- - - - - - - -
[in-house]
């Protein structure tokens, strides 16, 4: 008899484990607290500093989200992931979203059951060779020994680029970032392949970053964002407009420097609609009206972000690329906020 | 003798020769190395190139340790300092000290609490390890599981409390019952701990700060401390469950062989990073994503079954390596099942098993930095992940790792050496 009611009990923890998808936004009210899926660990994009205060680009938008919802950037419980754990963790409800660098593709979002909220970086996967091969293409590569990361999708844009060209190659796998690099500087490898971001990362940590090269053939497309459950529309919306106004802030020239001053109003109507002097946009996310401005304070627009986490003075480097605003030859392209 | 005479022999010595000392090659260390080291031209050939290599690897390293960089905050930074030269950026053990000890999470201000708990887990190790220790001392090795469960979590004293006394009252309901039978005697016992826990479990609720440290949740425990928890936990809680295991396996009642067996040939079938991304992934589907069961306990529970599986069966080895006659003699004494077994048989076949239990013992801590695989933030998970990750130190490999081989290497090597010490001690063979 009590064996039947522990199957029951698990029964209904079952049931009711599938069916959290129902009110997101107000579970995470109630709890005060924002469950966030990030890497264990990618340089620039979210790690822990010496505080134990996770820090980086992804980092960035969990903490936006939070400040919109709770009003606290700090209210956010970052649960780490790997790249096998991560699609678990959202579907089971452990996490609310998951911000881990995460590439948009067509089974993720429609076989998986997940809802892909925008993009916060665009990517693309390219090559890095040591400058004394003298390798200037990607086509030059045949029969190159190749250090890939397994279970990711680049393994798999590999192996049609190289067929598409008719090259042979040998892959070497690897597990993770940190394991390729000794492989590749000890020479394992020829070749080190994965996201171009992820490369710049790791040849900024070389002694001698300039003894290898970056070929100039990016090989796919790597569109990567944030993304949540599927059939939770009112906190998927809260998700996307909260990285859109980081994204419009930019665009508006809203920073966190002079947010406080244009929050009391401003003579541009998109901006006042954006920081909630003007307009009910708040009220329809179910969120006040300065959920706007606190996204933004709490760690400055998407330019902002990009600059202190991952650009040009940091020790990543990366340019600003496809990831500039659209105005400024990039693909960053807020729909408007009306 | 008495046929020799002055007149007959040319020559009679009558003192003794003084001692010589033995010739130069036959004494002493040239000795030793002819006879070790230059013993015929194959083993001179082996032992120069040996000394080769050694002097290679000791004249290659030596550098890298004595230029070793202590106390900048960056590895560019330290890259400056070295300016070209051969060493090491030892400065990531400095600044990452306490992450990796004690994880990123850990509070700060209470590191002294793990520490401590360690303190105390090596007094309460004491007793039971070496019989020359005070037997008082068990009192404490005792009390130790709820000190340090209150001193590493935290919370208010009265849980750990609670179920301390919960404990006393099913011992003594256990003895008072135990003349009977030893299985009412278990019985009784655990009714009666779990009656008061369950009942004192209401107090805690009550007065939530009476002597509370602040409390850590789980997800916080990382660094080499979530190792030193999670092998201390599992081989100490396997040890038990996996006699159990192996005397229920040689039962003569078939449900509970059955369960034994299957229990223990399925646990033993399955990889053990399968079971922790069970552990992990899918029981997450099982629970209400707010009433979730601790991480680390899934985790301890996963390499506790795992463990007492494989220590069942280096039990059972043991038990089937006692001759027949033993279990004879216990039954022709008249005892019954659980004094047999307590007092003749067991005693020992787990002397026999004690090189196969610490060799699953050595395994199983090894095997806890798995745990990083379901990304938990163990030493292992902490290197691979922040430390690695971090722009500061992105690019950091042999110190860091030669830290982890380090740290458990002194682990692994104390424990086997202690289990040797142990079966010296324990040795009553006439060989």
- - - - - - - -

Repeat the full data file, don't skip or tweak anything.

[in-house]
């Protein structure tokens, strides 16, 4: 008899484990607290500093989200992931979203059951060779020994680029970032392949970053964002407009420097609609009206972000690329906020 | 003798020769190395190139340790300092000290609490390890599981409390019952701990700060401390469950062989990073994503079954390596099942098993930095992940790792050496 009611009990923890998808936004009210899926660990994009205060680009938008919802950037419980754990963790409800660098593709979002909220970086996967091969293409590569990361999708844009060209190659796998690099500087490898971001990362940590090269053939497309459950529309919306106004802030020239001053109003109507002097946009996310401005304070627009986490003075480097605003030859392209 | 005479022999010595000392090659260390080291031209050939290599690897390293960089905050930074030269950026053990000890999470201000708990887990190790220790001392090795469960979590004293006394009252309901039978005697016992826990479990609720440290949740425990928890936990809680295991396996009642067996040939079938991304992934589907069961306990529970599986069966080895006659003699004494077994048989076949239990013992801590695989933030998970990750130190490999081989290497090597010490001690063979 009590064996039947522990199957029951698990029964209904079952049931009711599938069916959290129902009110997101107000579970995470109630709890005060924002469950966030990030890497264990990618340089620039979210790690822990010496505080134990996770820090980086992804980092960035969990903490936006939070400040919109709770009003606290700090209210956010970052649960780490790997790249096998991560699609678990959202579907089971452990996490609310998951911000881990995460590439948009067509089974993720429609076989998986997940809802892909925008993009916060665009990517693309390219090559890095040591400058004394003298390798200037990607086509030059045949029969190159190749250090890939397994279970990711680049393994798999590999192996049609190289067929598409008719090259042979040998892959070497690897597990993770940190394991390729000794492989590749000890020479394992020829070749080190994965996201171009992820490369710049790791040849900024070389002694001698300039003894290898970056070929100039990016090989796919790597569109990567944030993304949540599927059939939770009112906190998927809260998700996307909260990285859109980081994204419009930019665009508006809203920073966190002079947010406080244009929050009391401003003579541009998109901006006042954006920081909630003007307009009910708040009220329809179910969120006040300065959920706007606190996204933004709490760690400055998407330019902002990009600059202190991952650009040009940091020790990543990366340019600003496809990831500039659209105005400024990039693909960053807020729909408007009306 | 008495046929020799002055007149007959040319020559009679009558003192003794003084001692010589033995010739130069036959004494002493040239000795030793002819006879070790230059013993015929194959083993001179082996032992120069040996000394080769050694002097290679000791004249290659030596550098890298004595230029070793202590106390900048960056590895560019330290890259400056070295300016070209051969060493090491030892400065990531400095600044990452306490992450990796004690994880990123850990509070700060209470590191002294793990520490401590360690303190105390090596007094309460004491007793039971070496019989020359005070037997008082068990009192404490005792009390130790709820000190340090209150001193590493935290919370208010009265849980750990609670179920301390919960404990006393099913011992003594256990003895008072135990003349009977030893299985009412278990019985009784655990009714009666779990009656008061369950009942004192209401107090805690009550007065939530009476002597509370602040409390850590789980997800916080990382660094080499979530190792030193999670092998201390599992081989100490396997040890038990996996006699159990192996005397229920040689039962003569078939449900509970059955369960034994299957229990223990399925646990033993399955990889053990399968079971922790069970552990992990899918029981997450099982629970209400707010009433979730601790991480680390899934985790301890996963390499506790795992463990007492494989220590069942280096039990059972043991038990089937006692001759027949033993279990004879216990039954022709008249005892019954659980004094047999307590007092003749067991005693020992787990002397026999004690090189196969610490060799699953050595395994199983090894095997806890798995745990990083379901990304938990163990030493292992902490290197691979922040430390690695971090722009500061992105690019950091042999110190860091030669830290982890380090740290458990002194682990692994104390424990086997202690289990040797142990079966010296324990040795009553006439060989």